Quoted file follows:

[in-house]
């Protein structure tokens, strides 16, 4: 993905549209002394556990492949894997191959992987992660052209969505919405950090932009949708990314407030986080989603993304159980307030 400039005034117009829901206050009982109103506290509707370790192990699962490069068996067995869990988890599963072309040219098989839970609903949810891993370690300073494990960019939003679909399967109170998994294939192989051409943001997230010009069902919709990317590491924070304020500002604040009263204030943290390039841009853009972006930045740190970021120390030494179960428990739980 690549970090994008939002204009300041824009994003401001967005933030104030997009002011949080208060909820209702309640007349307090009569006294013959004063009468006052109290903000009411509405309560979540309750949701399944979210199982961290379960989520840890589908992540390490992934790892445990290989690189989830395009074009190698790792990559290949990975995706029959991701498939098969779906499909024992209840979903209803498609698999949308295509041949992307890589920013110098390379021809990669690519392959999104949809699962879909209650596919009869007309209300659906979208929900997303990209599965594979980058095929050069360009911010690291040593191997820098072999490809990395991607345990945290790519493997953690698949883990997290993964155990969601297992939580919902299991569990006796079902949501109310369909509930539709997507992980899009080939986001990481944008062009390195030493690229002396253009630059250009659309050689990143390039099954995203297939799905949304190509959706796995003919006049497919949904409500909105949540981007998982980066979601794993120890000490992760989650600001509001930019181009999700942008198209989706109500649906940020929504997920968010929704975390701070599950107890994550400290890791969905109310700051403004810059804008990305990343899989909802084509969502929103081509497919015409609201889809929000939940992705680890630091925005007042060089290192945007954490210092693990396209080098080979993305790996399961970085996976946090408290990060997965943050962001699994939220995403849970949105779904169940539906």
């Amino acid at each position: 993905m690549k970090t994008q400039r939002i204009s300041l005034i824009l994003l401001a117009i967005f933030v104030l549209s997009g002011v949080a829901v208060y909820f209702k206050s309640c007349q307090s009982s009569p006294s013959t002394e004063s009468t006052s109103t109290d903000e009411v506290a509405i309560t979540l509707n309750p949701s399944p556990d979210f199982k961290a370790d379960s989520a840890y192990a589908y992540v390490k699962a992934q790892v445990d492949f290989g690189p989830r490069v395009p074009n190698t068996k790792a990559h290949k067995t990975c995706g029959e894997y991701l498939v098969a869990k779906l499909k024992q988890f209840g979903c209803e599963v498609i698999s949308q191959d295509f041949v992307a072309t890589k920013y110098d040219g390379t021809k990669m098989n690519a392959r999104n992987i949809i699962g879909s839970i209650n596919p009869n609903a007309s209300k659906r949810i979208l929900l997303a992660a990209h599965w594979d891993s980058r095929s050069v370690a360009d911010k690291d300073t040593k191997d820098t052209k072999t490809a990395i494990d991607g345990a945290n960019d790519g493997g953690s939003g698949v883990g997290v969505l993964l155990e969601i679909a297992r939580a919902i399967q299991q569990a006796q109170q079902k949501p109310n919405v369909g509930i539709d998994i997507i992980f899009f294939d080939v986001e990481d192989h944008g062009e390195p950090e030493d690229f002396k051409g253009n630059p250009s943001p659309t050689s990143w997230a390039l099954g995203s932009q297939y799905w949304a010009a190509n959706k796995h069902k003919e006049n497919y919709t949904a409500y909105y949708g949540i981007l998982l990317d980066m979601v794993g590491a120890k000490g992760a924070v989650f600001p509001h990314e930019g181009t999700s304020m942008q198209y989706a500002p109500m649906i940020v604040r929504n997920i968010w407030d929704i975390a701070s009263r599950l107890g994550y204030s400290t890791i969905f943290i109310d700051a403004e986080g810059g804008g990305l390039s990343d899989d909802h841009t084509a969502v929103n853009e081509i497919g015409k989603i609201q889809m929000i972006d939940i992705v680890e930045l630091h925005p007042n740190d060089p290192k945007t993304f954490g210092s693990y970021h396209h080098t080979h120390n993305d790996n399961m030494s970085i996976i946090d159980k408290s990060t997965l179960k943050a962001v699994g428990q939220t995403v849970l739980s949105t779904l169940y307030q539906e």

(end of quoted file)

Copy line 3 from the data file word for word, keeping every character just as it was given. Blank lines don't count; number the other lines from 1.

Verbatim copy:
């Amino acid at each position: 993905m690549k970090t994008q400039r939002i204009s300041l005034i824009l994003l401001a117009i967005f933030v104030l549209s997009g002011v949080a829901v208060y909820f209702k206050s309640c007349q307090s009982s009569p006294s013959t002394e004063s009468t006052s109103t109290d903000e009411v506290a509405i309560t979540l509707n309750p949701s399944p556990d979210f199982k961290a370790d379960s989520a840890y192990a589908y992540v390490k699962a992934q790892v445990d492949f290989g690189p989830r490069v395009p074009n190698t068996k790792a990559h290949k067995t990975c995706g029959e894997y991701l498939v098969a869990k779906l499909k024992q988890f209840g979903c209803e599963v498609i698999s949308q191959d295509f041949v992307a072309t890589k920013y110098d040219g390379t021809k990669m098989n690519a392959r999104n992987i949809i699962g879909s839970i209650n596919p009869n609903a007309s209300k659906r949810i979208l929900l997303a992660a990209h599965w594979d891993s980058r095929s050069v370690a360009d911010k690291d300073t040593k191997d820098t052209k072999t490809a990395i494990d991607g345990a945290n960019d790519g493997g953690s939003g698949v883990g997290v969505l993964l155990e969601i679909a297992r939580a919902i399967q299991q569990a006796q109170q079902k949501p109310n919405v369909g509930i539709d998994i997507i992980f899009f294939d080939v986001e990481d192989h944008g062009e390195p950090e030493d690229f002396k051409g253009n630059p250009s943001p659309t050689s990143w997230a390039l099954g995203s932009q297939y799905w949304a010009a190509n959706k796995h069902k003919e006049n497919y919709t949904a409500y909105y949708g949540i981007l998982l990317d980066m979601v794993g590491a120890k000490g992760a924070v989650f600001p509001h990314e930019g181009t999700s304020m942008q198209y989706a500002p109500m649906i940020v604040r929504n997920i968010w407030d929704i975390a701070s009263r599950l107890g994550y204030s400290t890791i969905f943290i109310d700051a403004e986080g810059g804008g990305l390039s990343d899989d909802h841009t084509a969502v929103n853009e081509i497919g015409k989603i609201q889809m929000i972006d939940i992705v680890e930045l630091h925005p007042n740190d060089p290192k945007t993304f954490g210092s693990y970021h396209h080098t080979h120390n993305d790996n399961m030494s970085i996976i946090d159980k408290s990060t997965l179960k943050a962001v699994g428990q939220t995403v849970l739980s949105t779904l169940y307030q539906e």